Markets in tailspin amid fears US-China trade deal is in peril – The Guardian

Markets in tailspin amid fears US-China trade deal is in peril – The Guardian

Global financial markets have gone into a tailspin amid mounting concern that the US and China are not going to conclude an interim trade agreement before a new set of American tariffs hit Chinese goods on 15 December.

Asian markets saw heavy selling on Wednesday after Donald Trump said a trade deal could wait until next year’s presidential election, scotching widely held expectations that he was ready to give the go ahead for an agreement.

The Nikkei dropped 1.2% in Tokyo, matched by falls in Hong Kong and South Korea, where stock markets hit their lowest since October. Shanghai blue chips fell 0.2% and Australia’s benchmark ASX200 tumbled 1.7%, having shed almost 4% since closing on Monday.

The uncertain outlook was further muddied when the US House of Representatives approved a bill that would require Trump to impose sanctions on members of China’s politburo for their treatment of the minority Uighur group.

Beijing reacted furiously, calling the legislation an attempt to interfere in “China’s internal affairs” and promising to react “accordingly”.

The two sides had been edging towards agreeing a “phase one” trade deal that would see the US drop its promise to impose tariffs on $156bn worth of Chinese goods on 15 December.

The talks had appeared to survive Beijing’s anger at US legislation backing Hong Kong’s protesters, but the latest flare-up has given markets the jitters because traders had priced in an agreement.

Kyle Rodda at IG Markets in Melbourne said the concern was that “several complex and muddy issues currently being tackled by US and Chinese policymakers at multiple levels of government could all begin to conflate, and start to impact already precarious trade negotiations”.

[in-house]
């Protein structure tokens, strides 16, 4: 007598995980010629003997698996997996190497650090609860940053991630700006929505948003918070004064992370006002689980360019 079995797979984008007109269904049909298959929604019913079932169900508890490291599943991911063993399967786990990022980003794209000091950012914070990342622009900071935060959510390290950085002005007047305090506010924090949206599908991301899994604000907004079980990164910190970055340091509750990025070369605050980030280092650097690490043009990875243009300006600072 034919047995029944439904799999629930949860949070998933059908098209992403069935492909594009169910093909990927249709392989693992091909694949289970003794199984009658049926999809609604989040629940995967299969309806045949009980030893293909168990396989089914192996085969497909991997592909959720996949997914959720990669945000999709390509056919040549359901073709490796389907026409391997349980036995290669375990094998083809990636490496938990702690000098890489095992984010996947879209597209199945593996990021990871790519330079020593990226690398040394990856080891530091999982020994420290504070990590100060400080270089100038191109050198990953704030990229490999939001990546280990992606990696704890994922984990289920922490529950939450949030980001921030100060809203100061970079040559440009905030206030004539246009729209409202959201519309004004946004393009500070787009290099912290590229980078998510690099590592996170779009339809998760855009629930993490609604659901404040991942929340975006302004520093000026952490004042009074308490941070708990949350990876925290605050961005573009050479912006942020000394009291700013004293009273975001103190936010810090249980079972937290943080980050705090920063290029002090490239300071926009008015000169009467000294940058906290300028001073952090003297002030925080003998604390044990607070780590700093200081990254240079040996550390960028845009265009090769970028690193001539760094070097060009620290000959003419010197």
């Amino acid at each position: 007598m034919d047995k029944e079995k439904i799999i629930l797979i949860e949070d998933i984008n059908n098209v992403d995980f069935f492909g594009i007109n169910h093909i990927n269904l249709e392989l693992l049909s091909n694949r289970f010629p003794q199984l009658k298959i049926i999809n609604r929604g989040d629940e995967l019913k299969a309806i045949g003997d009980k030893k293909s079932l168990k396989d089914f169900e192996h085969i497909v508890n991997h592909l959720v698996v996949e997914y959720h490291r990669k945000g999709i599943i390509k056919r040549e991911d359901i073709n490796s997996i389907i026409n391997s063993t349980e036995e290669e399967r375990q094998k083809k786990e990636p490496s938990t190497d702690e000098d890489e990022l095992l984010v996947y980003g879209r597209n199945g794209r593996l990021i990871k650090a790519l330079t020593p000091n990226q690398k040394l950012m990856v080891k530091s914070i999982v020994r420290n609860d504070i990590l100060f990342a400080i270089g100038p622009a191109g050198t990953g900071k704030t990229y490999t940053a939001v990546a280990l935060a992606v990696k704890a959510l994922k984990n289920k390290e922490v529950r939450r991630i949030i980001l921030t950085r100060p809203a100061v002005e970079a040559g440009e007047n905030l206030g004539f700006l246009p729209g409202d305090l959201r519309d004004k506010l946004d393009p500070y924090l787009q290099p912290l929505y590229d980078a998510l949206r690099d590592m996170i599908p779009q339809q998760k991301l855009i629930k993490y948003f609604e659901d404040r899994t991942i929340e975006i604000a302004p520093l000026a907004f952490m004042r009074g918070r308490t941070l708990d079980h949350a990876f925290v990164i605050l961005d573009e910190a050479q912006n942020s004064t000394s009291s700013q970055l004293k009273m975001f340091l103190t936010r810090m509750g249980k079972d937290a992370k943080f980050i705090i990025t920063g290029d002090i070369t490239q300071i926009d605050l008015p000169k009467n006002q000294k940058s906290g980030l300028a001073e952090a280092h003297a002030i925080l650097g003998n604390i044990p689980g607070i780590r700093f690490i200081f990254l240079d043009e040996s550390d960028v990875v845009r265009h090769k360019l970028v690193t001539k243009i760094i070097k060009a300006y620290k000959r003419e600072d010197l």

“The markets feel like trade talks are on a shot-clock now: December 15 being when the buzzer blows. Anything that remotely stands in the way of a deal getting done by then will be reacted to with anxiety.”

It was not only stocks that betrayed the strain between the two superpowers. The value of the Chinese yuan was set markedly lower by China’s central bank on Wednesday and the Australian dollar also fell, not helped by weaker than expected third-quarter GDP figures that showed growth is being supported by public spending amid a household recession.

Oil, which had slipped on Tuesday, steadied overnight amid reports that Opec members will argue for more production cuts at their meeting in Vienna this week in order to bolster prices. Brent crude futures rose 0.44% to $61.09 a barrel.

However, there will be some optimism going into the European and American trading days with futures showing London’s FTSE100 and the Dow Jones – which lost 1% on Tuesday – expected to open level.


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